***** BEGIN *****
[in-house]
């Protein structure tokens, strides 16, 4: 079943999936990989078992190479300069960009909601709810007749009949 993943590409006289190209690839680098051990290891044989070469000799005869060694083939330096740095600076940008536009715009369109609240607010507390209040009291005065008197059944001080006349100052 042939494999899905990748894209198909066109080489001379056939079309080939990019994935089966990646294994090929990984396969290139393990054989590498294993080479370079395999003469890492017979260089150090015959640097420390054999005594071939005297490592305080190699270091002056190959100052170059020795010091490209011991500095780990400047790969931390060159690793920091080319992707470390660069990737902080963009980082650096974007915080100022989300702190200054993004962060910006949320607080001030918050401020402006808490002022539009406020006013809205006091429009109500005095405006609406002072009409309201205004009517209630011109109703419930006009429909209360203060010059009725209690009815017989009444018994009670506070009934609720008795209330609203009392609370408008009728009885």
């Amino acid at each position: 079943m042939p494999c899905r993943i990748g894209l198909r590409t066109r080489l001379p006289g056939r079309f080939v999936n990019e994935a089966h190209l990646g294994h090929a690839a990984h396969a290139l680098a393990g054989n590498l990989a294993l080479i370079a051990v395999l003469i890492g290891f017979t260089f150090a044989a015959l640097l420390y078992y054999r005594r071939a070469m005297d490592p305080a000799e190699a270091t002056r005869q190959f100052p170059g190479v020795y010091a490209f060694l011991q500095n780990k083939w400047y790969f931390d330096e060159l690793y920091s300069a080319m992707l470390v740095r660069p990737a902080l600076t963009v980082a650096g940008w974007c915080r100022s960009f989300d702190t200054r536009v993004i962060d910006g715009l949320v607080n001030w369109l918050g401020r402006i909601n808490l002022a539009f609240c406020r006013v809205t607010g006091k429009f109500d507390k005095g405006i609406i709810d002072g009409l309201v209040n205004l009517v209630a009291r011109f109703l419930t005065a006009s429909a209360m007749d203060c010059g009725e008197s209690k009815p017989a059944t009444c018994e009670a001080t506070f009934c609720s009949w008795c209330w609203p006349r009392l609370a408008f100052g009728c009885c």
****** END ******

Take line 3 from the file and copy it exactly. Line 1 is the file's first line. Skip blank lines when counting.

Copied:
């Amino acid at each position: 079943m042939p494999c899905r993943i990748g894209l198909r590409t066109r080489l001379p006289g056939r079309f080939v999936n990019e994935a089966h190209l990646g294994h090929a690839a990984h396969a290139l680098a393990g054989n590498l990989a294993l080479i370079a051990v395999l003469i890492g290891f017979t260089f150090a044989a015959l640097l420390y078992y054999r005594r071939a070469m005297d490592p305080a000799e190699a270091t002056r005869q190959f100052p170059g190479v020795y010091a490209f060694l011991q500095n780990k083939w400047y790969f931390d330096e060159l690793y920091s300069a080319m992707l470390v740095r660069p990737a902080l600076t963009v980082a650096g940008w974007c915080r100022s960009f989300d702190t200054r536009v993004i962060d910006g715009l949320v607080n001030w369109l918050g401020r402006i909601n808490l002022a539009f609240c406020r006013v809205t607010g006091k429009f109500d507390k005095g405006i609406i709810d002072g009409l309201v209040n205004l009517v209630a009291r011109f109703l419930t005065a006009s429909a209360m007749d203060c010059g009725e008197s209690k009815p017989a059944t009444c018994e009670a001080t506070f009934c609720s009949w008795c209330w609203p006349r009392l609370a408008f100052g009728c009885c």